Having zoning controls is not an option for me. I need my single unit in the basement to be sufficient. I can add vents but I am worried that the run to the basement will be too far. I want to cut a vent in the ceiling on the upstairs landing and have it piped down to the basement. Is it better to use the wall as a return or an actual duct? How far is to far when running a duct for a return? Do I need a return box behind the grill?
 
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Old 06-16-10, 06:08 AM
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Again the return is not the issue! You have to have the supply air going to the 2nd floor before you can return it to the unit. You might only need some dampers installed in the duct. Most likely the duct work is under sized to get the required air flow needed to cool the 2nd floor. I would do a manual J before you start doing anything.
 
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Old 06-16-10, 08:05 AM
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There is supply going to the second floor. I have two bedrooms and one full bath each with its on supply. The air flow out of those registers seem adequate enough to cool those rooms.

What do you mean by manual J and what are dampers?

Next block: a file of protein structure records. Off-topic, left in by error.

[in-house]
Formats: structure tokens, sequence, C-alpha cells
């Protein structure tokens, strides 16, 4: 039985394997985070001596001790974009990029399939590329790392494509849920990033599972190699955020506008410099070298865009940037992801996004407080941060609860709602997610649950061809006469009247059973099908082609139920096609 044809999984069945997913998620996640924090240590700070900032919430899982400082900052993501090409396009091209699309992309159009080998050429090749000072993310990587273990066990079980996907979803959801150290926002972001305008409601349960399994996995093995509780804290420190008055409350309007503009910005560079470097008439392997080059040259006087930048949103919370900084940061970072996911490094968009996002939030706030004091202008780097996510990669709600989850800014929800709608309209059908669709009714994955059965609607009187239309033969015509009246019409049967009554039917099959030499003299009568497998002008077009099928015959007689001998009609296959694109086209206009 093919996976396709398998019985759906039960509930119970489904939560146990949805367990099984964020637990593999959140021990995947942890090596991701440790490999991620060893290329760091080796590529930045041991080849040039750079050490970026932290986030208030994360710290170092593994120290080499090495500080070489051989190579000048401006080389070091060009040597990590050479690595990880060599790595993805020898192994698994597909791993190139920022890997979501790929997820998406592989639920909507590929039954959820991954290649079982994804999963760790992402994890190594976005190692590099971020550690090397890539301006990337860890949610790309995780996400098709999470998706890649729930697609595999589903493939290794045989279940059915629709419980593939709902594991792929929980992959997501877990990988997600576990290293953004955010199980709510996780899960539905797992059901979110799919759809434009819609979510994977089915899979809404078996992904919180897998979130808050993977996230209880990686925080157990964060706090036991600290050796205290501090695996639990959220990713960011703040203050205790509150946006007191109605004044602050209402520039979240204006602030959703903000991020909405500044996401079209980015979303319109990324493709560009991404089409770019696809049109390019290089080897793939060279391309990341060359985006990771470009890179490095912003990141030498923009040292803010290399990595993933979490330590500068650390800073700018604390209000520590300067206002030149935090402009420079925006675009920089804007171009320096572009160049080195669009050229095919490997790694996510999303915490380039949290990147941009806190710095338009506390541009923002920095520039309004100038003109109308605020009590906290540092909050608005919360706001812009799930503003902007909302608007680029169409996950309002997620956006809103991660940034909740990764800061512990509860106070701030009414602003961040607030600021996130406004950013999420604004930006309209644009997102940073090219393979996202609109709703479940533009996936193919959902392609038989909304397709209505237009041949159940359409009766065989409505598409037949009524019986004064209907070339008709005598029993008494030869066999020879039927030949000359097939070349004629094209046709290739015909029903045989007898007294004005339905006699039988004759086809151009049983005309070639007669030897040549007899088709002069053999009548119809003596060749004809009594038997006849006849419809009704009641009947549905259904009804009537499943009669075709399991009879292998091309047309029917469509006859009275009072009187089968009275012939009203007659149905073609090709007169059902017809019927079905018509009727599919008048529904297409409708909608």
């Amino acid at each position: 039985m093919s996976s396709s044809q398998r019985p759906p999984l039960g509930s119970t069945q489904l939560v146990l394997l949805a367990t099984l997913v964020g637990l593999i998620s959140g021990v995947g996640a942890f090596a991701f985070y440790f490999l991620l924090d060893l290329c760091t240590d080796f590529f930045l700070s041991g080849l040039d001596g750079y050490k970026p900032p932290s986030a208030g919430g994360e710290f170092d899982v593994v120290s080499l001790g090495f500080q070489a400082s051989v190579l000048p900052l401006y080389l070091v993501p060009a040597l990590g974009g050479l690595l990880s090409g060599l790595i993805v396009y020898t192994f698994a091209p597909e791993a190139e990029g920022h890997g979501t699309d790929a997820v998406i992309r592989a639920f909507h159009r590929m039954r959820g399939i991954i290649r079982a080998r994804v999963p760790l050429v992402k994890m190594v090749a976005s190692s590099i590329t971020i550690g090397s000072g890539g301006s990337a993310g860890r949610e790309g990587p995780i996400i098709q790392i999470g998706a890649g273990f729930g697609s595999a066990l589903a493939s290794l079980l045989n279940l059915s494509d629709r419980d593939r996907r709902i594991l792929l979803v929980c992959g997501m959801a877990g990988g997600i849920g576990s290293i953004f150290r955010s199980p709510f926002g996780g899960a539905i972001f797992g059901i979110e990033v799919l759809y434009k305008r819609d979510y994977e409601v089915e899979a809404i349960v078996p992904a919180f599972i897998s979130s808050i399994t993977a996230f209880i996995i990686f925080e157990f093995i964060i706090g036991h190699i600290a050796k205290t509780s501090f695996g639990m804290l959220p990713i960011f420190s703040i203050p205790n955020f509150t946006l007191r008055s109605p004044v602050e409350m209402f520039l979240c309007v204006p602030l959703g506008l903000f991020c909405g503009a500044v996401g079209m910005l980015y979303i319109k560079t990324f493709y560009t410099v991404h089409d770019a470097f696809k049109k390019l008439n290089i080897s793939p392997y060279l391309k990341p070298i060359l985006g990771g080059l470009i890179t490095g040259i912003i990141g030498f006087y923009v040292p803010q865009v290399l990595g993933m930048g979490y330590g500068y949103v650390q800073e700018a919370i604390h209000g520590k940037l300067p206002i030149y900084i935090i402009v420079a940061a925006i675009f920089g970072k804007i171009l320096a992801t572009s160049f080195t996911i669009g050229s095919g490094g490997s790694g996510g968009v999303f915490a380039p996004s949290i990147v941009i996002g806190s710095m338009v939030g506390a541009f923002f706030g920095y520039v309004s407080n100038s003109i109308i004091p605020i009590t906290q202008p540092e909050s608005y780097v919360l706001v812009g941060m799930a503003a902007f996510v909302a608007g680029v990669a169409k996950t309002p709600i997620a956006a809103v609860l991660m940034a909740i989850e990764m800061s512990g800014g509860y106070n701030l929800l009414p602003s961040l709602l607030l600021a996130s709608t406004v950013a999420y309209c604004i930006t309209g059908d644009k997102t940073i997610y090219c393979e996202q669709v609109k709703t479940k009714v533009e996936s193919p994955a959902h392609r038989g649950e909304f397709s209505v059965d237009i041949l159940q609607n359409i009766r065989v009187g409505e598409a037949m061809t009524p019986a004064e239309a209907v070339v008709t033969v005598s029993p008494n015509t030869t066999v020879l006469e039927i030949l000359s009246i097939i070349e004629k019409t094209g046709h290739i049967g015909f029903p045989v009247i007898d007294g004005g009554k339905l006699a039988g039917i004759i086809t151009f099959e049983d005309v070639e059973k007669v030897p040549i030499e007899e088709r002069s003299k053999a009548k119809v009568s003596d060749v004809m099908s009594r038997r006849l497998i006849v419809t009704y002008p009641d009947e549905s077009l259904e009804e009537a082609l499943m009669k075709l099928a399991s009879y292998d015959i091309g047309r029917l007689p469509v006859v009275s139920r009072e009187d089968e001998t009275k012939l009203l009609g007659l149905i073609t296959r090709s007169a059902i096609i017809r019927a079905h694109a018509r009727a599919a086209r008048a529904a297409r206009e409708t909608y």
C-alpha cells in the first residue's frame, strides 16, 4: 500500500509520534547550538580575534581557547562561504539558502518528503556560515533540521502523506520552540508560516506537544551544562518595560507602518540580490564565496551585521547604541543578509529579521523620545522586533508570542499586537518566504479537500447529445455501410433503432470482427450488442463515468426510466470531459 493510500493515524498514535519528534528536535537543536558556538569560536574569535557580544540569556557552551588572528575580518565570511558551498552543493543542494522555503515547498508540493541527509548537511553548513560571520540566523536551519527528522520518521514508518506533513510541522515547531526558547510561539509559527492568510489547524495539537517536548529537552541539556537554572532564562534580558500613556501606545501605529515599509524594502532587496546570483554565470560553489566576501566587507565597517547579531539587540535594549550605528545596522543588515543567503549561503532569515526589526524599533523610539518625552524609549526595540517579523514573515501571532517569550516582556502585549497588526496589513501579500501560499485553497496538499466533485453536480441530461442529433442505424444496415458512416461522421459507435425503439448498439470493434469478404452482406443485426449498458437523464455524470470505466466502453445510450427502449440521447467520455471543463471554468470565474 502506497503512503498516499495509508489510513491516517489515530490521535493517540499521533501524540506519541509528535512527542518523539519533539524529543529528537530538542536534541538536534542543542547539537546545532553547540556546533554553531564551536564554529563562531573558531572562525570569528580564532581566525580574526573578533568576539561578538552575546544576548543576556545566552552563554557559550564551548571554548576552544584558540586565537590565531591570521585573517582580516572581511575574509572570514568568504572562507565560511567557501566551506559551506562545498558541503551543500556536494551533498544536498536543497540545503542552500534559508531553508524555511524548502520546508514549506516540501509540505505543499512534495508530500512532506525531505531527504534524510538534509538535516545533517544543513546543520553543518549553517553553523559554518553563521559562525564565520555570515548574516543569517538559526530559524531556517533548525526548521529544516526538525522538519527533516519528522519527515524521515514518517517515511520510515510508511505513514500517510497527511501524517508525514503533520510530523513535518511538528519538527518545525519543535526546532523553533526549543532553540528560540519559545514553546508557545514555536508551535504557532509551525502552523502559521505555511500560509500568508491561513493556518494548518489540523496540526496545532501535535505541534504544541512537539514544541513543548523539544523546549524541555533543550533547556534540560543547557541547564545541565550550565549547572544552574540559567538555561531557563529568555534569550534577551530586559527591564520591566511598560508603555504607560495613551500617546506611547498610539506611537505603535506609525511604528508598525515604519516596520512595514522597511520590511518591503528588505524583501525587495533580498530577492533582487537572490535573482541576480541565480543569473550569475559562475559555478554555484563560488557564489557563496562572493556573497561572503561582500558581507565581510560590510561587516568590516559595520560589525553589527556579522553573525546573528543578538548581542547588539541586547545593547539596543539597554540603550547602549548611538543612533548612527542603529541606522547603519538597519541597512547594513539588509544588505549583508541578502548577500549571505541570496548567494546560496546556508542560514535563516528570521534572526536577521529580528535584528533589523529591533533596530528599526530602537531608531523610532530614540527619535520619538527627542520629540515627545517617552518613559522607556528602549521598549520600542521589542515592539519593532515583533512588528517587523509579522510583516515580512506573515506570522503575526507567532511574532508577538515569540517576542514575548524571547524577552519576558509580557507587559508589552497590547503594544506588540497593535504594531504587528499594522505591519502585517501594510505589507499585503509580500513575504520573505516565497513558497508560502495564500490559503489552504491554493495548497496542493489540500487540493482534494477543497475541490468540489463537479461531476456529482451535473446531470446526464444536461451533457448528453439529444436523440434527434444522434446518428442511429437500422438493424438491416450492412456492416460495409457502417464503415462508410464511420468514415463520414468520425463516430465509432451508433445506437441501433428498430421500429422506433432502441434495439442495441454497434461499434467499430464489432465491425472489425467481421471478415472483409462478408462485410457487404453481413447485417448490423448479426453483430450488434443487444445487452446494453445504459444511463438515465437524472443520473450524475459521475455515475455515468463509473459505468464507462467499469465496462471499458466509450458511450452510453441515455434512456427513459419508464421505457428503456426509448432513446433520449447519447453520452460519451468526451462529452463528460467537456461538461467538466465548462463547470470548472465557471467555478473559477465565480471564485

Thanks
 
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Old 06-16-10, 09:08 AM
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Do you have any problems heating this floor in the winter?

If not, I would look at putting the new return vents as high up as possible so you're removing warmer air instead of cooler air
 
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Old 06-16-10, 11:06 AM
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I just moved into the house in April so I can't tell if I'll have issues heating the upstairs. I think your right in that I need to install vents on the ceiling to pull the hot air out.

To install the return, is a single duct attached to a register and piped into the main return in the basement all I need?
 
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Old 11-29-10, 07:43 PM
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I know it's been a while since you posted so I'm curious if this worked. I have the same problem with a different style house. We have one return air at the top of the stairs but it's on the floor. The smaller rooms seem to cool fine but our master bedroom isn't cool enough so we've used window units or fans. We know an HVAC guy and he suggested adding return air on the ceiling above the one we have and closing the lower one in the winter. We've completely gutted our bedroom so I want to make sure I do this right before I close everything back up

Should I add another return air someplace?

Will return air work if duct isn't in the wall? Can I simply put in a grill and let the wall act as a duct?

I'd be interest in comments from not only the original post but anyone else who might know